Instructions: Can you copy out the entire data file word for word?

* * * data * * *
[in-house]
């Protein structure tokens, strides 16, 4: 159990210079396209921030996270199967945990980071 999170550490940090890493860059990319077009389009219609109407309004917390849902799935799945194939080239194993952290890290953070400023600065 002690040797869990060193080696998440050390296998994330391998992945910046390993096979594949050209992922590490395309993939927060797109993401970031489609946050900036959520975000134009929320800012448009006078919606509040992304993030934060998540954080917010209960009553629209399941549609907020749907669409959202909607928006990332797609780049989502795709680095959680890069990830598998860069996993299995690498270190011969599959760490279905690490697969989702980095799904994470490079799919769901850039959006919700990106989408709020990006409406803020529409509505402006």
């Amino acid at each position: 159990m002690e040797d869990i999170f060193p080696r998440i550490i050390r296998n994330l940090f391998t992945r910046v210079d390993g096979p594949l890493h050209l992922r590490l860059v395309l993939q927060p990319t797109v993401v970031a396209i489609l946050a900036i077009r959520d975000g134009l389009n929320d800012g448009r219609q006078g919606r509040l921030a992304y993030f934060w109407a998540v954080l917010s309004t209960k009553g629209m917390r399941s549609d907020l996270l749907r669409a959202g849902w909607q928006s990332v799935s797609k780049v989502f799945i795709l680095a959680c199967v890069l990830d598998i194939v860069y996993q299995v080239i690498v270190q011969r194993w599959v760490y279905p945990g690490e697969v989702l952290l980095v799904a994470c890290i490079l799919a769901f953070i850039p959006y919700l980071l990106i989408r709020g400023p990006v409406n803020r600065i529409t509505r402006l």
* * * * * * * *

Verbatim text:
[in-house]
């Protein structure tokens, strides 16, 4: 159990210079396209921030996270199967945990980071 999170550490940090890493860059990319077009389009219609109407309004917390849902799935799945194939080239194993952290890290953070400023600065 002690040797869990060193080696998440050390296998994330391998992945910046390993096979594949050209992922590490395309993939927060797109993401970031489609946050900036959520975000134009929320800012448009006078919606509040992304993030934060998540954080917010209960009553629209399941549609907020749907669409959202909607928006990332797609780049989502795709680095959680890069990830598998860069996993299995690498270190011969599959760490279905690490697969989702980095799904994470490079799919769901850039959006919700990106989408709020990006409406803020529409509505402006």
């Amino acid at each position: 159990m002690e040797d869990i999170f060193p080696r998440i550490i050390r296998n994330l940090f391998t992945r910046v210079d390993g096979p594949l890493h050209l992922r590490l860059v395309l993939q927060p990319t797109v993401v970031a396209i489609l946050a900036i077009r959520d975000g134009l389009n929320d800012g448009r219609q006078g919606r509040l921030a992304y993030f934060w109407a998540v954080l917010s309004t209960k009553g629209m917390r399941s549609d907020l996270l749907r669409a959202g849902w909607q928006s990332v799935s797609k780049v989502f799945i795709l680095a959680c199967v890069l990830d598998i194939v860069y996993q299995v080239i690498v270190q011969r194993w599959v760490y279905p945990g690490e697969v989702l952290l980095v799904a994470c890290i490079l799919a769901f953070i850039p959006y919700l980071l990106i989408r709020g400023p990006v409406n803020r600065i529409t509505r402006l």